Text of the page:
Those who row say that it's a great tool because rowing results in longer, leaner physique while promoting fat loss and increasing muscle mass. In addition to a good cardio workout, it also works your legs, back and arms, which is something you don't typically get from other similar cardio machines.
Rowing also increases flexibility and balance and can even be used in rehab for injured shoulder or back. Plus many athletes using rowing to enhance their performance in other sports because the machines can teach body discipline and help to build a strong core. In particular, rowing is growing among runners who are looking for an effective high-intensity replacement exercise.
If you're trying rowing out on your own and not at a specialized studio, its important to first be comfortable with proper rowing technique so that you avoid injury. The seat moves and your feet are tied to it, an rowing is a continuous motion.
1. Grab the handle while sitting in an upright position, slightly leaning back with your legs straight. The handle should be pulled back so the its just above your belly button. This is the "finish" position of a stroke.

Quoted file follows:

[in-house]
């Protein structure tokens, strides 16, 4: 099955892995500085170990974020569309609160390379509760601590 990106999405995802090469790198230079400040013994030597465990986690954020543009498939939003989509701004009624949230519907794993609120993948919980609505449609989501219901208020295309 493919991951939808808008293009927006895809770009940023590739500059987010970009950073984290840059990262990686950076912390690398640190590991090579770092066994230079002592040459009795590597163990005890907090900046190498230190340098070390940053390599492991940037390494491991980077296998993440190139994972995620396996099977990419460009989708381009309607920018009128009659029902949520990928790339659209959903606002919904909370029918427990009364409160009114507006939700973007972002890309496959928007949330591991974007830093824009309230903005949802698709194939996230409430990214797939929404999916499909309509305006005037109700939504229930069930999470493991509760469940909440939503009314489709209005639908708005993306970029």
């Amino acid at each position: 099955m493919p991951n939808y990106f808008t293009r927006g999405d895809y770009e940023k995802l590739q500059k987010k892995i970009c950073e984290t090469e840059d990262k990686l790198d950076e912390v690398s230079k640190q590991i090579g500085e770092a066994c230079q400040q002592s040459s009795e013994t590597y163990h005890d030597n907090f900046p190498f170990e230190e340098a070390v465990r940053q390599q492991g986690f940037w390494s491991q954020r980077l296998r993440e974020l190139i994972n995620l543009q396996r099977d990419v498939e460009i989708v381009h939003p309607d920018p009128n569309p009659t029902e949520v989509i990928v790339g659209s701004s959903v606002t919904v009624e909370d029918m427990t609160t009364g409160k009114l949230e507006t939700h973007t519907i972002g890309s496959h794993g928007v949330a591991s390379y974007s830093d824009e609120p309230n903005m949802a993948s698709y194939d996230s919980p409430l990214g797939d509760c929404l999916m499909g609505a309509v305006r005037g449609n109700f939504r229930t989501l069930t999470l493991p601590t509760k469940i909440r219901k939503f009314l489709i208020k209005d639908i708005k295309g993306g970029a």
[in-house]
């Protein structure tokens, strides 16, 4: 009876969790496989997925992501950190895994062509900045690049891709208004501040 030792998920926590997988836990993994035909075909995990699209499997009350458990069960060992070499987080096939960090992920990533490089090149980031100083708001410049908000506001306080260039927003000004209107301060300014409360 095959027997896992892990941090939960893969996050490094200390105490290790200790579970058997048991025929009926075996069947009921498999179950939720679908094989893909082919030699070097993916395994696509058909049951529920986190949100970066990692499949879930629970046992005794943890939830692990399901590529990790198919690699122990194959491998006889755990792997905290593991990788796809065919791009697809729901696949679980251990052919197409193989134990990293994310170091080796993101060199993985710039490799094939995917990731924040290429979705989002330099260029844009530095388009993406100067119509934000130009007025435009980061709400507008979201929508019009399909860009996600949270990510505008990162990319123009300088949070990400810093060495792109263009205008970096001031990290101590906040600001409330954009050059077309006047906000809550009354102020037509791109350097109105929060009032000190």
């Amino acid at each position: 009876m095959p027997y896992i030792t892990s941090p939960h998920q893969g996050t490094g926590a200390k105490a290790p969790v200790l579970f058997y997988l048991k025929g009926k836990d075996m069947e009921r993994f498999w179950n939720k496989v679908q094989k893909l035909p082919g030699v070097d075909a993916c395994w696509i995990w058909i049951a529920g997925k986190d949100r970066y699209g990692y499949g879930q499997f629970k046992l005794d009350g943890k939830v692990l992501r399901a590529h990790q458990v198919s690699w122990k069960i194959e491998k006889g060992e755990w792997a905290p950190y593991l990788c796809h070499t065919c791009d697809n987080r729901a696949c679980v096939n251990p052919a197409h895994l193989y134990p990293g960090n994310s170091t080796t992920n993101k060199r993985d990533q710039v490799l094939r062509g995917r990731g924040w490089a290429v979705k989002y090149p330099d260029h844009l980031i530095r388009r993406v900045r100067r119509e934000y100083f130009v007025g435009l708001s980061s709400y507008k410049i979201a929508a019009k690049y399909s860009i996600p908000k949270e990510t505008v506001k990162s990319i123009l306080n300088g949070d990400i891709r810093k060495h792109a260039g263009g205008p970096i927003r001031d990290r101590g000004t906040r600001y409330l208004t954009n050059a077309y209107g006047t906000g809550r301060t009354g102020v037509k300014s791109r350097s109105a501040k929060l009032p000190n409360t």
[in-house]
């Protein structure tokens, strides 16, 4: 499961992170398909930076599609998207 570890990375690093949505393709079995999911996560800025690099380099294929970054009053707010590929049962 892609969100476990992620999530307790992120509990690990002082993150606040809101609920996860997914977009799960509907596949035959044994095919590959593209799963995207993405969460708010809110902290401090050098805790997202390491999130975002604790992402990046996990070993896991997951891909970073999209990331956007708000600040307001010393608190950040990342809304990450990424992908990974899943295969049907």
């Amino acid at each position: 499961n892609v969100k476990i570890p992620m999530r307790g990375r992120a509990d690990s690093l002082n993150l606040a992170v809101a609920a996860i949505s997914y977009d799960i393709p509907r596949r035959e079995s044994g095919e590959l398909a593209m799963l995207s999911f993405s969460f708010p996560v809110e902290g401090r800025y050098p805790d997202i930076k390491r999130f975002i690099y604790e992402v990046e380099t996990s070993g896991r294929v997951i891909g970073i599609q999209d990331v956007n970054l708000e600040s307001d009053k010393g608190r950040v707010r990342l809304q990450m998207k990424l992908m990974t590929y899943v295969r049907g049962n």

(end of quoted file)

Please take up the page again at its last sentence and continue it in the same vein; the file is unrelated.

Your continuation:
2. To start the next stroke, extend your arms, pivot forward slightly (from the hips) and then bring your butt forward by bending your knees (move toward the machine.)
3. With you arms still extended, you will reach the "start" position when your chest is a couple of inches from your knees.
4. Start the next stroke by pushing back through your heels as hard as you can.
5. Just before your legs are fully extended, pivot from your hips to a slight lean (80 degrees) and then pull your arms back so that the handle is just above your belly button.
6. Transitions right away into the next stroke.
7. Remember each stroke starts with the legs, the back follows, then the arms. Legs, back arms.
The bottom line is that rowing may be more effective than cycling. Rowing is effective because it's low impact, full body, great for the core, lower body and upper body.